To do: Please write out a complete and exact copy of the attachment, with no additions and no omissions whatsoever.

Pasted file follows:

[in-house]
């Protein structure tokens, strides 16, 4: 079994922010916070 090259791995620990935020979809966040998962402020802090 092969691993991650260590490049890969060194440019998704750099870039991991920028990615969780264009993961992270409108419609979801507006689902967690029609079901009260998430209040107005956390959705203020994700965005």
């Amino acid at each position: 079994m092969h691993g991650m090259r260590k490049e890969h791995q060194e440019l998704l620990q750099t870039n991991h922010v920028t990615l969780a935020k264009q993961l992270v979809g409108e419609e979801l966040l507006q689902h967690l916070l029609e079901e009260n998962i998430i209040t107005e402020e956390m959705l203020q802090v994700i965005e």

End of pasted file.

[in-house]
């Protein structure tokens, strides 16, 4: 079994922010916070 090259791995620990935020979809966040998962402020802090 092969691993991650260590490049890969060194440019998704750099870039991991920028990615969780264009993961992270409108419609979801507006689902967690029609079901009260998430209040107005956390959705203020994700965005």
């Amino acid at each position: 079994m092969h691993g991650m090259r260590k490049e890969h791995q060194e440019l998704l620990q750099t870039n991991h922010v920028t990615l969780a935020k264009q993961l992270v979809g409108e419609e979801l966040l507006q689902h967690l916070l029609e079901e009260n998962i998430i209040t107005e402020e956390m959705l203020q802090v994700i965005e």